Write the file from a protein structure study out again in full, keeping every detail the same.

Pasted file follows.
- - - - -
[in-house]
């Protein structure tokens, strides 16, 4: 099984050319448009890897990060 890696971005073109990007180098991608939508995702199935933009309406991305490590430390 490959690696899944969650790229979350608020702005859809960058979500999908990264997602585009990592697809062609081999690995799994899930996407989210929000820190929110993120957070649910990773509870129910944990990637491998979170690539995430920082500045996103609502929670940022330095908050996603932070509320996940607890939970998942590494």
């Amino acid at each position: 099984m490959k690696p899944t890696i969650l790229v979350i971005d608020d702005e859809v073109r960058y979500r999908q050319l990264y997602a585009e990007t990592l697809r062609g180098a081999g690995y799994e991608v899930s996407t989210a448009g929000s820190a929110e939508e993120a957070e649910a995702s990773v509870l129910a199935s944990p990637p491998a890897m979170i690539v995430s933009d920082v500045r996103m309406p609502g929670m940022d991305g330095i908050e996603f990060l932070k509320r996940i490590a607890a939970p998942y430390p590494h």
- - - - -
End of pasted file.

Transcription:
[in-house]
């Protein structure tokens, strides 16, 4: 099984050319448009890897990060 890696971005073109990007180098991608939508995702199935933009309406991305490590430390 490959690696899944969650790229979350608020702005859809960058979500999908990264997602585009990592697809062609081999690995799994899930996407989210929000820190929110993120957070649910990773509870129910944990990637491998979170690539995430920082500045996103609502929670940022330095908050996603932070509320996940607890939970998942590494």
């Amino acid at each position: 099984m490959k690696p899944t890696i969650l790229v979350i971005d608020d702005e859809v073109r960058y979500r999908q050319l990264y997602a585009e990007t990592l697809r062609g180098a081999g690995y799994e991608v899930s996407t989210a448009g929000s820190a929110e939508e993120a957070e649910a995702s990773v509870l129910a199935s944990p990637p491998a890897m979170i690539v995430s933009d920082v500045r996103m309406p609502g929670m940022d991305g330095i908050e996603f990060l932070k509320r996940i490590a607890a939970p998942y430390p590494h």